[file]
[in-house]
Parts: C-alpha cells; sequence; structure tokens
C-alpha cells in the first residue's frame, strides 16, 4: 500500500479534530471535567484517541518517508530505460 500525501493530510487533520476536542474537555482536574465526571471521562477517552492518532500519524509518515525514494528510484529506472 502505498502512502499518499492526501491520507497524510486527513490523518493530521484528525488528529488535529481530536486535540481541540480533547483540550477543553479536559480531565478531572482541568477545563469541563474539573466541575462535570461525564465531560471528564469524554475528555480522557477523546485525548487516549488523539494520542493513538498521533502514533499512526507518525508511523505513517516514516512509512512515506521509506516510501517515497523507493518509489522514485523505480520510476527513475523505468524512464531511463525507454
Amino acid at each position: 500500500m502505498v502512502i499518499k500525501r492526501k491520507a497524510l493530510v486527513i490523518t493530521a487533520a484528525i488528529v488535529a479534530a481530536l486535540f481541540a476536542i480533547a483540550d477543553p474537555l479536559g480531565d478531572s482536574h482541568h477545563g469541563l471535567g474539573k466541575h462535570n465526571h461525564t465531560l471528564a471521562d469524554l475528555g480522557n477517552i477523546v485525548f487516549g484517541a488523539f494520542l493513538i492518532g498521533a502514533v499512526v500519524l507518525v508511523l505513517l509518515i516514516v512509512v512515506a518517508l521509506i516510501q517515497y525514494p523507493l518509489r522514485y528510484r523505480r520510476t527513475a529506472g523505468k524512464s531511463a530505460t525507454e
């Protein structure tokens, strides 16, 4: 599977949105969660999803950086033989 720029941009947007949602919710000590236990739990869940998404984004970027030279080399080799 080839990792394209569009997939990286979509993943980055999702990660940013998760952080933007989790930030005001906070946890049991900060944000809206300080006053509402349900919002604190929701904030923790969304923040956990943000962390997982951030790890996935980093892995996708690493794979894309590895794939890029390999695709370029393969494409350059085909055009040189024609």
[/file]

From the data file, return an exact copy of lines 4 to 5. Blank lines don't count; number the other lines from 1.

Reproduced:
Amino acid at each position: 500500500m502505498v502512502i499518499k500525501r492526501k491520507a497524510l493530510v486527513i490523518t493530521a487533520a484528525i488528529v488535529a479534530a481530536l486535540f481541540a476536542i480533547a483540550d477543553p474537555l479536559g480531565d478531572s482536574h482541568h477545563g469541563l471535567g474539573k466541575h462535570n465526571h461525564t465531560l471528564a471521562d469524554l475528555g480522557n477517552i477523546v485525548f487516549g484517541a488523539f494520542l493513538i492518532g498521533a502514533v499512526v500519524l507518525v508511523l505513517l509518515i516514516v512509512v512515506a518517508l521509506i516510501q517515497y525514494p523507493l518509489r522514485y528510484r523505480r520510476t527513475a529506472g523505468k524512464s531511463a530505460t525507454e
């Protein structure tokens, strides 16, 4: 599977949105969660999803950086033989 720029941009947007949602919710000590236990739990869940998404984004970027030279080399080799 080839990792394209569009997939990286979509993943980055999702990660940013998760952080933007989790930030005001906070946890049991900060944000809206300080006053509402349900919002604190929701904030923790969304923040956990943000962390997982951030790890996935980093892995996708690493794979894309590895794939890029390999695709370029393969494409350059085909055009040189024609």